Profile cover photo
Profile photo
Curtis Rueden
151 followers -
"Doubt is not a pleasant condition, but certainty is absurd." —Voltaire
"Doubt is not a pleasant condition, but certainty is absurd." —Voltaire

151 followers
About
Posts

Post has attachment
Add a comment...

Post has attachment
Add a comment...

Post has attachment
Add a comment...

Post has attachment
A couple of months ago, I posted (https://plus.google.com/+CurtisRueden/posts/XBzXd4zuZAD) about the need for a Java package manager similar to npm or gem. The idea is nothing new (http://www.javalobby.org/java/forums/t75340.html), but the need continues, of course.

It turns out that Peter Kriens (of BND fame) already lamented the situation (http://softwaresimplexity.blogspot.com/2012/04/just-another-package-manager.html) last year, and decided to do something about it. The result, JPM4J (http://www.jpm4j.org/), is still a young project and immature in many ways, but overall I find it quite impressive. Also interesting is MOP (http://mop.fusesource.org/). Definitely going to see what I can contribute to one or both of those projects!
Add a comment...

Post has attachment
After playing with git-pissed (https://github.com/chrishunt/git-pissed), I gained a renewed appreciation for how nice Ruby gems are. Except for the fact that they are language-specific, of course. There are quite a few different binary code repositories out there, generally one per popular programming language. I was curious whether:

1) Anyone was making an effort to reconcile them; and/or

2) Anyone had made a super easy way to install and run Java packages from Maven Central yet (like "gem install" or "pip install" etc., but for Java).

I didn't find anything, but did find someone compiling statistics about these repositories:

    http://modulecounts.com/

Great stuff, though it doesn't yet include Linux package managers or Homebrew or MacPorts. Getting greedy there, I suppose.

Anyway, I really crave a way to ease packaging and installation of Java programs. Maven is a great starting point but does not accomplish all the same goals. Maybe I'll scratch that itch someday soon.

Scratching the itch for #1 above in a general way would be way more work, but oh so satisfying! The only way I can think to do it, though, is a customized bridge implementation between each pair of repositories; e.g., JRuby lets you run pure Ruby programs in a JVM and could maybe (mostly) bridge RubyGems and Maven Central. Unfortunately, solving all the native dependency issues (e.g., for mixed Python/C) would be pretty much a full-time job.

It just bothers me to see stuff like this:
https://rubygems.org/gems/bouncy-castle-java

Which is just a repackaging of a Java library as a Ruby Gem. Where will it all end??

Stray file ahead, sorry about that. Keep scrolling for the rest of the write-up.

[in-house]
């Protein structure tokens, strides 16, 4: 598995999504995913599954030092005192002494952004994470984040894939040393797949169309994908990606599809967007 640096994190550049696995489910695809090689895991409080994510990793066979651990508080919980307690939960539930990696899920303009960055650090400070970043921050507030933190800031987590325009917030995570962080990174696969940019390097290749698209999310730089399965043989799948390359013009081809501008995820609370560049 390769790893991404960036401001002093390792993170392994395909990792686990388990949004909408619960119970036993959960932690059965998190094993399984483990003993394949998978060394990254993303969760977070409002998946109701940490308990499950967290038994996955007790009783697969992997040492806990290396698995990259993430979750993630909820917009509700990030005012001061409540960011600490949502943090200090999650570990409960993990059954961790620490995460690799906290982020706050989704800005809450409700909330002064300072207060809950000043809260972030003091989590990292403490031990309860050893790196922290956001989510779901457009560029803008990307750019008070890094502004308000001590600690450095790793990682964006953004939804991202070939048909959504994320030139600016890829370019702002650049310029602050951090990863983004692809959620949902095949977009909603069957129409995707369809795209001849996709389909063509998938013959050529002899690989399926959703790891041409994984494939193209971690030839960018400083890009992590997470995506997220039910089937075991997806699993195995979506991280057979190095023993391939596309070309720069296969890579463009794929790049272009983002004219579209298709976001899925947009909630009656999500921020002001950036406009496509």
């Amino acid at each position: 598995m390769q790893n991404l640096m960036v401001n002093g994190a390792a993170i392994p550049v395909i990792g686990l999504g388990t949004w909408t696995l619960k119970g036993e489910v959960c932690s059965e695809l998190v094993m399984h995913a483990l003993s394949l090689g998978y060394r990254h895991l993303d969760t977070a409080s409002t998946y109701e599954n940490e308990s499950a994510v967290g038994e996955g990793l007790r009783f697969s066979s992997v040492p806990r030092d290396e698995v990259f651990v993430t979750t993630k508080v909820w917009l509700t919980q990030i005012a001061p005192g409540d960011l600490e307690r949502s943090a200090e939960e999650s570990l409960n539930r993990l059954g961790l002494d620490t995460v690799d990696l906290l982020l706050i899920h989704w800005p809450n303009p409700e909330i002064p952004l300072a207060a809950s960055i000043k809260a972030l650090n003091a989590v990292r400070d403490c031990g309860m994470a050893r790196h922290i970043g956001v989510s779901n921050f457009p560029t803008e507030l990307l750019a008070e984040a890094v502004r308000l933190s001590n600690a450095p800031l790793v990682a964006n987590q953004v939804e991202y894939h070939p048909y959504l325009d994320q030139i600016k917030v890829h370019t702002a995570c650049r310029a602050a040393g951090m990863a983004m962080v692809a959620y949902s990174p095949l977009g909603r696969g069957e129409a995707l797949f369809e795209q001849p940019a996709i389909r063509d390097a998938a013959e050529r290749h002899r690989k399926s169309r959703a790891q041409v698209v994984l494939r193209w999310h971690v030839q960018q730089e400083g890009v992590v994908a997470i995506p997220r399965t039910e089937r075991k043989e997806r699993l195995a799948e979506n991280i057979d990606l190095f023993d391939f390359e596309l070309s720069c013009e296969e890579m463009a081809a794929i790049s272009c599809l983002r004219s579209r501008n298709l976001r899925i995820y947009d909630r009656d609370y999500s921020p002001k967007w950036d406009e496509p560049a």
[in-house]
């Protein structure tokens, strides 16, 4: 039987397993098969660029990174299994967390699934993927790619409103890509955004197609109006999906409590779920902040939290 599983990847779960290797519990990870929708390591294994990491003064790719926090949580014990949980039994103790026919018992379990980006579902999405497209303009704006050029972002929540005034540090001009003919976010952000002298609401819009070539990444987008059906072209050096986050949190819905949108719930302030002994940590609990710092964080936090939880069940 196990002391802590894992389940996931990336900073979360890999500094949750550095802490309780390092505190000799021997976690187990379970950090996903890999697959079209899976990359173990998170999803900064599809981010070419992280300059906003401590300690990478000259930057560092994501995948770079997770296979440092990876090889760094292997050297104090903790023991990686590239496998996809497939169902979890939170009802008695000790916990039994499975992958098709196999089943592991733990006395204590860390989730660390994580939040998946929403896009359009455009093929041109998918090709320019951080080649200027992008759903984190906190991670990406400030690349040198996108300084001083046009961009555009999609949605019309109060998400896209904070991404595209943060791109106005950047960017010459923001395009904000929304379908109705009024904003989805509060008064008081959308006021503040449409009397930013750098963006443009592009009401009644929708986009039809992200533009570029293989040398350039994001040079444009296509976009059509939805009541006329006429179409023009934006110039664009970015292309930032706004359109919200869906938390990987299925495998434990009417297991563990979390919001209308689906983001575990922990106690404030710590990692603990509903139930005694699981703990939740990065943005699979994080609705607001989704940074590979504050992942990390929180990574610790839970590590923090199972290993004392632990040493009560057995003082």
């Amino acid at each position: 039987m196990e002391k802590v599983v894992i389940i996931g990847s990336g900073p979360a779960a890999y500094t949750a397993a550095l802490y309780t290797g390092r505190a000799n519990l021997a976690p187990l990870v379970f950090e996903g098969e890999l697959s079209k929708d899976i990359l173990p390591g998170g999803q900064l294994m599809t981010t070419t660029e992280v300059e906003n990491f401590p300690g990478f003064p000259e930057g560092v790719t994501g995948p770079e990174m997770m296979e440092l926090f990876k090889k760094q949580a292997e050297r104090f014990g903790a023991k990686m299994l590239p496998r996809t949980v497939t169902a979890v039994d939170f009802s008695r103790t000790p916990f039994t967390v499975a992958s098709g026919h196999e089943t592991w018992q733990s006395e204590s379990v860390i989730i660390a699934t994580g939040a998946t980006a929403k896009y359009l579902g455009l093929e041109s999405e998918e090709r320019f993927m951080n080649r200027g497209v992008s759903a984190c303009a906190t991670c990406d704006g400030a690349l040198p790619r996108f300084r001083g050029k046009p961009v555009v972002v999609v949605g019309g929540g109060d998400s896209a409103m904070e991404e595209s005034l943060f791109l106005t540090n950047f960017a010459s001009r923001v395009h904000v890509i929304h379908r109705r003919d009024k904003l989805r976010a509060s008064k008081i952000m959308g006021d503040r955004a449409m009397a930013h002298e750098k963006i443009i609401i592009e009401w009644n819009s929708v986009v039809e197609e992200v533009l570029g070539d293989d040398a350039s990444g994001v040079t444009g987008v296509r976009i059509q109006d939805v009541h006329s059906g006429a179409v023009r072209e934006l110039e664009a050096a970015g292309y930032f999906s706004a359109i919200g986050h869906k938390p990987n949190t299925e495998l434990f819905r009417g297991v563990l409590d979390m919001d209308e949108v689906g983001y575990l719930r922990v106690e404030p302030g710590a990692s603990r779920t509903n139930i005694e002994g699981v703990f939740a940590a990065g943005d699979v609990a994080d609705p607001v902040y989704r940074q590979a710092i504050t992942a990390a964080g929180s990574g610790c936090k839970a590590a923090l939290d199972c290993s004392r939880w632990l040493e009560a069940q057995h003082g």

Add a comment...

Post has attachment
HR 3699, the Research Works Act will be detrimental to the free flow of scientific information that was created using Federal funds. It is an attempt to put federally funded scientific information behind pay-walls, and confer the ownership of the information to a private entity. This is an affront to open government and open access to information created using public funds.
Add a comment...

Post has attachment
ImageJ on Google+!
Add a comment...

I know it's just Moore's Law, but seeing a machine equipped with 2TB of RAM wows me. Probably because it is now feasible to build a rack server with more RAM than disk.
Add a comment...

I largely agree with Antoine de Saint Exupéry that "perfection is finally attained not when there is no longer anything to add, but when there is no longer anything to take away." However, I grow increasingly concerned with the tech industry's recent obsession to over-minimize operating systems, particularly user interfaces. OS X Lion no longer has scroll bars, even when they would be necessary. Ubuntu Unity, from all reports I have heard, is essentially unusable for power users. And Windows 8... well, Windows 8 looks like it could be really cool, maybe, if Microsoft were capable of learning from their mistakes. But in the meantime, Windows 7 is a hodge-podge—many first party apps even hide the menu bar, for crying out loud, which has historically been the primary way of accessing an application's functionality.

Worse, new releases like Lion remove other core functionality. No more Rosetta? No more Java or Flash preinstalled? No more support for the Motion JPEG codec? That last decision is frankly baffling to me. Those codecs have been stable for many years. What more is needed to support them? What possible motivation is there for removing that functionality?

To a large extent, I blame smartphones. It was necessary to produce a stripped down, touchscreen-based OS for them, so we got iOS and Android. And while I have my beefs with some of their design decisions, all in all they are reasonable, tailored for the devices they service. And from a design perspective I see the appeal of trying to unify iOS and Mac OS X, too. But not to the detriment of functionality! Our desktops and laptops have full keyboards! Mice! Touchpads! Why gimp the interface to match a smartphone when keyboards are so much more powerful?

In the conclusion of Ars Technica's review of Lion, they said: "Over the past decade, better technology has simply reduced the number of things that we need to care about. Lion is better technology. It marks the point where Mac OS X releases stop being defined by what's been added. From now on, Mac OS X should be judged by what's been removed." I think there is truth there, but not in the way they meant.

http://windowsitpro.com/windows-8/future-simplicity
Add a comment...
Wait while more posts are being loaded